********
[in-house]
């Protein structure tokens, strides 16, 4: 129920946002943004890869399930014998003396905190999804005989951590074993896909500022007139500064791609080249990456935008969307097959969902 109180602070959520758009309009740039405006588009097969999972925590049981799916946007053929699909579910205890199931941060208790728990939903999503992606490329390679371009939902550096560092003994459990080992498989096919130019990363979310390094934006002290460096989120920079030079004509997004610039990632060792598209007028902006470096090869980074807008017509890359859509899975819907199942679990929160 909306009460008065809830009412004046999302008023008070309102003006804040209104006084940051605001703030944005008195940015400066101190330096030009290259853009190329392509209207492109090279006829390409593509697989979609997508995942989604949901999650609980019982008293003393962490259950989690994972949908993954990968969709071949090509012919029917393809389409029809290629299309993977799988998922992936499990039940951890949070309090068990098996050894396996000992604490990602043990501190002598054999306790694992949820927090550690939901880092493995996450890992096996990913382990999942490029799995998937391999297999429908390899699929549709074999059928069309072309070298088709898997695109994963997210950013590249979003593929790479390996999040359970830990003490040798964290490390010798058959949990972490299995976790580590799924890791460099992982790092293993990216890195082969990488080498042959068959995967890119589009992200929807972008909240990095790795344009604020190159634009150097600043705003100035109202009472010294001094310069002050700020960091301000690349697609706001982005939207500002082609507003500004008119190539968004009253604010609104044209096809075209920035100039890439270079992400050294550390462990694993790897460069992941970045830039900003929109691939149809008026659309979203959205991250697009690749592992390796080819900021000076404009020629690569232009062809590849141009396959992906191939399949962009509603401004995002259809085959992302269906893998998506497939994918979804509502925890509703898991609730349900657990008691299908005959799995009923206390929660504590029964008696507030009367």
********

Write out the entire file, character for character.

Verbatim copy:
[in-house]
């Protein structure tokens, strides 16, 4: 129920946002943004890869399930014998003396905190999804005989951590074993896909500022007139500064791609080249990456935008969307097959969902 109180602070959520758009309009740039405006588009097969999972925590049981799916946007053929699909579910205890199931941060208790728990939903999503992606490329390679371009939902550096560092003994459990080992498989096919130019990363979310390094934006002290460096989120920079030079004509997004610039990632060792598209007028902006470096090869980074807008017509890359859509899975819907199942679990929160 909306009460008065809830009412004046999302008023008070309102003006804040209104006084940051605001703030944005008195940015400066101190330096030009290259853009190329392509209207492109090279006829390409593509697989979609997508995942989604949901999650609980019982008293003393962490259950989690994972949908993954990968969709071949090509012919029917393809389409029809290629299309993977799988998922992936499990039940951890949070309090068990098996050894396996000992604490990602043990501190002598054999306790694992949820927090550690939901880092493995996450890992096996990913382990999942490029799995998937391999297999429908390899699929549709074999059928069309072309070298088709898997695109994963997210950013590249979003593929790479390996999040359970830990003490040798964290490390010798058959949990972490299995976790580590799924890791460099992982790092293993990216890195082969990488080498042959068959995967890119589009992200929807972008909240990095790795344009604020190159634009150097600043705003100035109202009472010294001094310069002050700020960091301000690349697609706001982005939207500002082609507003500004008119190539968004009253604010609104044209096809075209920035100039890439270079992400050294550390462990694993790897460069992941970045830039900003929109691939149809008026659309979203959205991250697009690749592992390796080819900021000076404009020629690569232009062809590849141009396959992906191939399949962009509603401004995002259809085959992302269906893998998506497939994918979804509502925890509703898991609730349900657990008691299908005959799995009923206390929660504590029964008696507030009367």